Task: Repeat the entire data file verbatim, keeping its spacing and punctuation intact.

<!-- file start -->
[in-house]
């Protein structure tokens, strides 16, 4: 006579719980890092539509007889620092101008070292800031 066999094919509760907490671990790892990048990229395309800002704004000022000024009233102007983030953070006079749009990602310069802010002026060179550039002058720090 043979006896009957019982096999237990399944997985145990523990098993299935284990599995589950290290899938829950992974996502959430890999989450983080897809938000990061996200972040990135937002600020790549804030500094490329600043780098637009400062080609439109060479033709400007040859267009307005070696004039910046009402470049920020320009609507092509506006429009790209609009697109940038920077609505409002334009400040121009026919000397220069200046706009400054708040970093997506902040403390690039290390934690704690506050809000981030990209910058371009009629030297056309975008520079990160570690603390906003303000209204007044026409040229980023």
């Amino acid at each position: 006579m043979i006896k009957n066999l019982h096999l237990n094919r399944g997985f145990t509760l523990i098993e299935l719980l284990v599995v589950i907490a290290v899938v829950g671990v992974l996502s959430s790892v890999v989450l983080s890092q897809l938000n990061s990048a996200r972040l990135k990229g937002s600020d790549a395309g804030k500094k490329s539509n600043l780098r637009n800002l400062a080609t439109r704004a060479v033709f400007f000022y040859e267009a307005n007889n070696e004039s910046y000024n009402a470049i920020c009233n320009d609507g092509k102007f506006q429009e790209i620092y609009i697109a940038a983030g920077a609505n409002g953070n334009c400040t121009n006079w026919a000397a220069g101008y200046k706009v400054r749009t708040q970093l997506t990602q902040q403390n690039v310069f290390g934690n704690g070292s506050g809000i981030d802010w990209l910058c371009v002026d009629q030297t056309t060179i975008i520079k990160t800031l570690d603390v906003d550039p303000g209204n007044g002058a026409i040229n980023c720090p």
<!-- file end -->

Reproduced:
[in-house]
């Protein structure tokens, strides 16, 4: 006579719980890092539509007889620092101008070292800031 066999094919509760907490671990790892990048990229395309800002704004000022000024009233102007983030953070006079749009990602310069802010002026060179550039002058720090 043979006896009957019982096999237990399944997985145990523990098993299935284990599995589950290290899938829950992974996502959430890999989450983080897809938000990061996200972040990135937002600020790549804030500094490329600043780098637009400062080609439109060479033709400007040859267009307005070696004039910046009402470049920020320009609507092509506006429009790209609009697109940038920077609505409002334009400040121009026919000397220069200046706009400054708040970093997506902040403390690039290390934690704690506050809000981030990209910058371009009629030297056309975008520079990160570690603390906003303000209204007044026409040229980023």
């Amino acid at each position: 006579m043979i006896k009957n066999l019982h096999l237990n094919r399944g997985f145990t509760l523990i098993e299935l719980l284990v599995v589950i907490a290290v899938v829950g671990v992974l996502s959430s790892v890999v989450l983080s890092q897809l938000n990061s990048a996200r972040l990135k990229g937002s600020d790549a395309g804030k500094k490329s539509n600043l780098r637009n800002l400062a080609t439109r704004a060479v033709f400007f000022y040859e267009a307005n007889n070696e004039s910046y000024n009402a470049i920020c009233n320009d609507g092509k102007f506006q429009e790209i620092y609009i697109a940038a983030g920077a609505n409002g953070n334009c400040t121009n006079w026919a000397a220069g101008y200046k706009v400054r749009t708040q970093l997506t990602q902040q403390n690039v310069f290390g934690n704690g070292s506050g809000i981030d802010w990209l910058c371009v002026d009629q030297t056309t060179i975008i520079k990160t800031l570690d603390v906003d550039p303000g209204n007044g002058a026409i040229n980023c720090p």